Mental Health Doesn’t Matter…Right?
Writer’s Note: There is a trigger warning with this post. I talk about things that may be difficult for some to process, including suicide and mental illness. Please check in with your mental and emotional state before you continue reading. If you are in need of support, please click here for a list of resources*
I’m 23 years old, and I’m about to do something I haven’t done in almost 20 years. I’m literally about to wet the bed. My bladder is about to burst, and yet I know if I leave my bed I’m going to die. If I even move an inch, I’m going to die. I can’t breathe, my heart is pounding, my ears are ringing, my clothes are soaked with sweat, I can’t see clearly and I’m on the verge of throwing up. I haven’t left my bed in 3 days and I have medical school orientation in 2 days. There’s no way I can keep up this façade of perfection and I’m going to lose everything that ever mattered to me. I cry incessantly thinking about having to go to school and I start fantasizing about getting hit by a bus on my walk to school. This way, it’s not my choice to not go to medical school and I’m not letting anyone down. I am so ashamed that I don’t even share with my family or friends what is going on. As I lay there, desperation and hopelessness set in… I’m worthless, I’m nothing, I’m weak and I’m a failure. I might as well just end things myself. I called the suicide hotline four times that night, seeking solace from a stranger, grasping for something to keep me here.
It’s been 2 years since I had my first panic attack and subsequent breakdown, and writing this right now evokes painful emotions and visceral reminders of what happened. I had just returned from Taiwan a week before medical school and flew back to a new town smack dab in the middle of Appalachia. I was jet-lagged, emotionally labile from seeing my cultural heritage for the very first time and having to start a new life somewhere I did not want to live. When I finally opened up to family and friends about what was going on, many of them felt that this breakdown came out of nowhere. Reflecting back on that time, I realize that it was an untimely culmination of events combined with how I was socialized in my upbringing that resulted in me leaving medical school. I moved from Athens the very next week and swore up and down that I would never return… And yet I sit here back in Athens, 3 months away from finishing my second year of medical school.
I’ve basically been on a life track to medicine as long as I can remember. I can’t ever recall having a discussion with my parents about other options, and it was always assumed that I would just become a physician. While it is quite a blessing to have the resources and opportunity to pursue medicine, it’s also difficult to reach adulthood, come into your own and realize that you do not have a say in what you want for your life. The discourse between what you need for yourself, and duty to family is one that I continue to struggle with. I’ve always had an anxious personality (I’ve been nicknamed grandma by my family) and I thrive on schedules and structure. There was a lot of pressure during my childhood to be perfect, and I remember always feeling like I was a disappointment. There was constant anxiety and feelings of inferiority that ruled my actions and thoughts, and I learned to accept it as my normal. My anxiety reached a climax during that week before medical school, when I started to lose control over everything. Combined with no sleep, no eating, and isolation, and my breakdown starts to make a whole lot more sense.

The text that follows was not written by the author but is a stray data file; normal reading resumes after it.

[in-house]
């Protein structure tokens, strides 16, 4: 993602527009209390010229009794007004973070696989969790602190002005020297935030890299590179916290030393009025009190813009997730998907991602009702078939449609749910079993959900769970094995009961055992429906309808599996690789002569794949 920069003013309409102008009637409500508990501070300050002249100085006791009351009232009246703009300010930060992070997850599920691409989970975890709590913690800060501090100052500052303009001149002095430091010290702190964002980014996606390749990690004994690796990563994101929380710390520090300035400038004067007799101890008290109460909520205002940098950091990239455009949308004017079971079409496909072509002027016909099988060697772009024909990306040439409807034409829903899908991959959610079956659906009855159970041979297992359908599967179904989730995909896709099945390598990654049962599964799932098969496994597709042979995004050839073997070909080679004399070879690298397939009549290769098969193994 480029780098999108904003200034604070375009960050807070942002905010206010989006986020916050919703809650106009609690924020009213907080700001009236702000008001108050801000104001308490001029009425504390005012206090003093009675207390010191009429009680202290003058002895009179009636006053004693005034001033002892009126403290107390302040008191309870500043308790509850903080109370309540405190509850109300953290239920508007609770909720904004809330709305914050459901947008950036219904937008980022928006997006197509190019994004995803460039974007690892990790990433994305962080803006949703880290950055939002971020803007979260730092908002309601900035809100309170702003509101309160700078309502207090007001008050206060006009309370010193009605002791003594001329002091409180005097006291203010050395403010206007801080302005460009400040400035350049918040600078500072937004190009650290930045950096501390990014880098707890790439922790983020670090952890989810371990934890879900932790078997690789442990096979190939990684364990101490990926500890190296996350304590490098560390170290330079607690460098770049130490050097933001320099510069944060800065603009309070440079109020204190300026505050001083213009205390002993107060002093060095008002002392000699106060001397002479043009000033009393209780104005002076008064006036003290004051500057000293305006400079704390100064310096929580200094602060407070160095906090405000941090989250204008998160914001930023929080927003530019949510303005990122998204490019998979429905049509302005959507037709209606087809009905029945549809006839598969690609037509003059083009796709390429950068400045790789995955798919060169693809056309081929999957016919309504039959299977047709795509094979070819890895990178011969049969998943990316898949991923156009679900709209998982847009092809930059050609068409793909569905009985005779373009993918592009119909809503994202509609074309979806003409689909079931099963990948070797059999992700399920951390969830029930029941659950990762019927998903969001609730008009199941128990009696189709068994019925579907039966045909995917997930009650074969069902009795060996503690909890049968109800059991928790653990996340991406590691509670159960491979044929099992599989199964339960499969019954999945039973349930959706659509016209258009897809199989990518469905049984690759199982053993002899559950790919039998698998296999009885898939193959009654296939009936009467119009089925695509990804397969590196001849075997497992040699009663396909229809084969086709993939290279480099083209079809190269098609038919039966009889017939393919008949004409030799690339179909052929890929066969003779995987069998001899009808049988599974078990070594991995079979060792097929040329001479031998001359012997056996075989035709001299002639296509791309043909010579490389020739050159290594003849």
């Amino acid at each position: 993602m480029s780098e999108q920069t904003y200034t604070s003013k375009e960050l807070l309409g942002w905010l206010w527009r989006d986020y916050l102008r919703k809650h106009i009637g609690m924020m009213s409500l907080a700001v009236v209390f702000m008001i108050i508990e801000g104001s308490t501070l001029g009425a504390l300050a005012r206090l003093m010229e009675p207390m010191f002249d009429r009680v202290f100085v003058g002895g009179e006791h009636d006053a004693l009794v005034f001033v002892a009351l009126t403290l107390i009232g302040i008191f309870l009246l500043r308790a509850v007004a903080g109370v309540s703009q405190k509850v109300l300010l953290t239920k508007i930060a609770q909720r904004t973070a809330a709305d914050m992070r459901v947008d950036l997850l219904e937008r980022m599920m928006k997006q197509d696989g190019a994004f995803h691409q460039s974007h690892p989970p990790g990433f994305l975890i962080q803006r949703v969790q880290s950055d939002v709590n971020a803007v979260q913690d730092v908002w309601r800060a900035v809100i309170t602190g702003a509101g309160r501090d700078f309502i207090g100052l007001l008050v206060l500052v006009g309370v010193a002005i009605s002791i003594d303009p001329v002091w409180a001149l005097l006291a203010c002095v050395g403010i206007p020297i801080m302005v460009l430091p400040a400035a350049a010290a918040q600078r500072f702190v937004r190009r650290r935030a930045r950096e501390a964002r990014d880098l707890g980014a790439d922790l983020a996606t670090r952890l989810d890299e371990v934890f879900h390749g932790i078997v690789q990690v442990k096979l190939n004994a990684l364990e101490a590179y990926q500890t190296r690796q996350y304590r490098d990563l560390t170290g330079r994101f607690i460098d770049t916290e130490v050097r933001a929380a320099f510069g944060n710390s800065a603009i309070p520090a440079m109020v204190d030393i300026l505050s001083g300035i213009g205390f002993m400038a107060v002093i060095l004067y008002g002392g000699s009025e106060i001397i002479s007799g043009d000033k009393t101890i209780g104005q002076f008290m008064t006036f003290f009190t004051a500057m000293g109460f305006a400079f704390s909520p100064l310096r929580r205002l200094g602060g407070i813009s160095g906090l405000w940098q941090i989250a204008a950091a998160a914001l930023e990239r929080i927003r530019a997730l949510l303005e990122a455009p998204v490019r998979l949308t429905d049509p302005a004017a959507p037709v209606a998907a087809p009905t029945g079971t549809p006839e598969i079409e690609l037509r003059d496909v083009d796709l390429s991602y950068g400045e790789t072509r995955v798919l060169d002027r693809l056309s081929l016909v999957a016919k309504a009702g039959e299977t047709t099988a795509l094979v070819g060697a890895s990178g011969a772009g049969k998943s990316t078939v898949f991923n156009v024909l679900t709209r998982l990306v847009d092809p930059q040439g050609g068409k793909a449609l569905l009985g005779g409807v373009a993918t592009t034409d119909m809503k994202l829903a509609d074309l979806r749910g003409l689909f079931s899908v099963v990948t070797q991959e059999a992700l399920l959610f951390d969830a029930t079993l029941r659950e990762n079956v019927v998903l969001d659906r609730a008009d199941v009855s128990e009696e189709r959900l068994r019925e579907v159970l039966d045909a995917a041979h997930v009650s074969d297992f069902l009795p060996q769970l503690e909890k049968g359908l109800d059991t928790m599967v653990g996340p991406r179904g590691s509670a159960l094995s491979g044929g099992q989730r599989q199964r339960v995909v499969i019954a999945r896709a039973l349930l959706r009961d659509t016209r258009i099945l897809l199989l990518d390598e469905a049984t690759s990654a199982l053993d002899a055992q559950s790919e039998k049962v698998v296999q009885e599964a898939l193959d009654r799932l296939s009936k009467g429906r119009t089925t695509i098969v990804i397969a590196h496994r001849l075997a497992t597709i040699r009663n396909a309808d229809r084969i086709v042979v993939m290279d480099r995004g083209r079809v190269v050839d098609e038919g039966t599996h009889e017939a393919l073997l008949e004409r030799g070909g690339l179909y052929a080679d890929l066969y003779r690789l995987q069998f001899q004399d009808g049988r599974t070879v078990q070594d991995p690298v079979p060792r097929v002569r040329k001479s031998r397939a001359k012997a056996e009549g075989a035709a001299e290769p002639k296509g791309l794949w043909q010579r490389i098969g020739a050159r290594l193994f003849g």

My unplanned gap year was when depression really started to manifest in all aspects of my life. I had no purpose and I failed what seemed my only duty in life. Everything in my life before was reliant on my becoming a physician, and without that success, I was worthless. I couldn’t face myself or anyone from my past life. Coming from an immigrant Asian family, mental illness is basically thought of as an excuse lazy people make up in order to cruise through life. It is not validated, it is not understood, and it is something that evokes deep shame. If you’re struggling, you’re expected to suck it up and persevere through it. I do often wonder why I wasn’t able to push through the anxiety and depression. My dad would call us “strawberry” in times when he felt we weren’t being tough (since strawberries bruise easily and are fragile). During my year off, I felt relentless guilt that I was letting down my family, spitting in the face of my parents’ sacrifice. Was I being a strawberry? Was this just a first world problem that my privileged self was struggling with? Why couldn’t I just keep going, when a lot of people deal with way worse and still push on? How could I face my dad, knowing that I wasn’t strong enough to do the only thing that he wanted me to? My parents had given up everything for me, and I couldn’t give them anything in return.